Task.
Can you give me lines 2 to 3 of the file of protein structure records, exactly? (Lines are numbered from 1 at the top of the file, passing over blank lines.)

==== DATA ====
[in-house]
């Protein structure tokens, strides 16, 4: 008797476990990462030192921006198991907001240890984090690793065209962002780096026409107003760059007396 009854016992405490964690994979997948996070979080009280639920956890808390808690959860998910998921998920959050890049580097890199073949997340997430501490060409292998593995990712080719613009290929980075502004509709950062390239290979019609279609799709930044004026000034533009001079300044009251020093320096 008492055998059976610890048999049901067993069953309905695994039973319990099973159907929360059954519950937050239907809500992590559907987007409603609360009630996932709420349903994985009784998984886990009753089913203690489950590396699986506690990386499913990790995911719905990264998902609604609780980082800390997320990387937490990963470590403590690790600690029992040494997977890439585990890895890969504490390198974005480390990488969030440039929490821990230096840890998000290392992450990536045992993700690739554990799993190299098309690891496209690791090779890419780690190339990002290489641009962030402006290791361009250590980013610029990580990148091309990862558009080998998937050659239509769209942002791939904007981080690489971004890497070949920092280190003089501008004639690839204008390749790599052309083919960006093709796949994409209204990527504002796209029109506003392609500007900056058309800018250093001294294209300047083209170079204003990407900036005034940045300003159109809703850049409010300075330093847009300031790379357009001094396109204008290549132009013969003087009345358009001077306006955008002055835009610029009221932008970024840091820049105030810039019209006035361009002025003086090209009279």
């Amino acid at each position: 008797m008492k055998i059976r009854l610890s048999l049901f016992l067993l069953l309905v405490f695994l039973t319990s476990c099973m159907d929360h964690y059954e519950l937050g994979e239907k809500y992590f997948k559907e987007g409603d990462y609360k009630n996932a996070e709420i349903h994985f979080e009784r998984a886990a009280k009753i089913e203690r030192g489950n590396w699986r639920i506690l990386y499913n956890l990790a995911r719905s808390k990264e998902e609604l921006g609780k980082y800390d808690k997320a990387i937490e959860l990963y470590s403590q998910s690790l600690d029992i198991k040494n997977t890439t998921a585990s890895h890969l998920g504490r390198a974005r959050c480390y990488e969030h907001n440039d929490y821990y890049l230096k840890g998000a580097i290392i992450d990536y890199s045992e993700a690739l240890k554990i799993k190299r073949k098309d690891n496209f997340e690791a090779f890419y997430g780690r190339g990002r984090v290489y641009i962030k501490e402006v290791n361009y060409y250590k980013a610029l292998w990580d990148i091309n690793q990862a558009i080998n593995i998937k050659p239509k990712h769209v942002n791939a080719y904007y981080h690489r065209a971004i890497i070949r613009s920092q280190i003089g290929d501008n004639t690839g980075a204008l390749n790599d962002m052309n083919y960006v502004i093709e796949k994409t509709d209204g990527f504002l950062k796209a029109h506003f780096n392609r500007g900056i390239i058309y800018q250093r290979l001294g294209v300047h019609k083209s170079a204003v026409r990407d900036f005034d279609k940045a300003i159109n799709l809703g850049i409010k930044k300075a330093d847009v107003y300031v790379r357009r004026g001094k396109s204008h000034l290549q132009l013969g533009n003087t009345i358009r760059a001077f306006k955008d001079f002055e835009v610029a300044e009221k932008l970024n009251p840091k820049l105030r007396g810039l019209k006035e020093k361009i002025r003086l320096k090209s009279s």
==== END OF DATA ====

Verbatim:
């Protein structure tokens, strides 16, 4: 008797476990990462030192921006198991907001240890984090690793065209962002780096026409107003760059007396 009854016992405490964690994979997948996070979080009280639920956890808390808690959860998910998921998920959050890049580097890199073949997340997430501490060409292998593995990712080719613009290929980075502004509709950062390239290979019609279609799709930044004026000034533009001079300044009251020093320096 008492055998059976610890048999049901067993069953309905695994039973319990099973159907929360059954519950937050239907809500992590559907987007409603609360009630996932709420349903994985009784998984886990009753089913203690489950590396699986506690990386499913990790995911719905990264998902609604609780980082800390997320990387937490990963470590403590690790600690029992040494997977890439585990890895890969504490390198974005480390990488969030440039929490821990230096840890998000290392992450990536045992993700690739554990799993190299098309690891496209690791090779890419780690190339990002290489641009962030402006290791361009250590980013610029990580990148091309990862558009080998998937050659239509769209942002791939904007981080690489971004890497070949920092280190003089501008004639690839204008390749790599052309083919960006093709796949994409209204990527504002796209029109506003392609500007900056058309800018250093001294294209300047083209170079204003990407900036005034940045300003159109809703850049409010300075330093847009300031790379357009001094396109204008290549132009013969003087009345358009001077306006955008002055835009610029009221932008970024840091820049105030810039019209006035361009002025003086090209009279």
């Amino acid at each position: 008797m008492k055998i059976r009854l610890s048999l049901f016992l067993l069953l309905v405490f695994l039973t319990s476990c099973m159907d929360h964690y059954e519950l937050g994979e239907k809500y992590f997948k559907e987007g409603d990462y609360k009630n996932a996070e709420i349903h994985f979080e009784r998984a886990a009280k009753i089913e203690r030192g489950n590396w699986r639920i506690l990386y499913n956890l990790a995911r719905s808390k990264e998902e609604l921006g609780k980082y800390d808690k997320a990387i937490e959860l990963y470590s403590q998910s690790l600690d029992i198991k040494n997977t890439t998921a585990s890895h890969l998920g504490r390198a974005r959050c480390y990488e969030h907001n440039d929490y821990y890049l230096k840890g998000a580097i290392i992450d990536y890199s045992e993700a690739l240890k554990i799993k190299r073949k098309d690891n496209f997340e690791a090779f890419y997430g780690r190339g990002r984090v290489y641009i962030k501490e402006v290791n361009y060409y250590k980013a610029l292998w990580d990148i091309n690793q990862a558009i080998n593995i998937k050659p239509k990712h769209v942002n791939a080719y904007y981080h690489r065209a971004i890497i070949r613009s920092q280190i003089g290929d501008n004639t690839g980075a204008l390749n790599d962002m052309n083919y960006v502004i093709e796949k994409t509709d209204g990527f504002l950062k796209a029109h506003f780096n392609r500007g900056i390239i058309y800018q250093r290979l001294g294209v300047h019609k083209s170079a204003v026409r990407d900036f005034d279609k940045a300003i159109n799709l809703g850049i409010k930044k300075a330093d847009v107003y300031v790379r357009r004026g001094k396109s204008h000034l290549q132009l013969g533009n003087t009345i358009r760059a001077f306006k955008d001079f002055e835009v610029a300044e009221k932008l970024n009251p840091k820049l105030r007396g810039l019209k006035e020093k361009i002025r003086l320096k090209s009279s």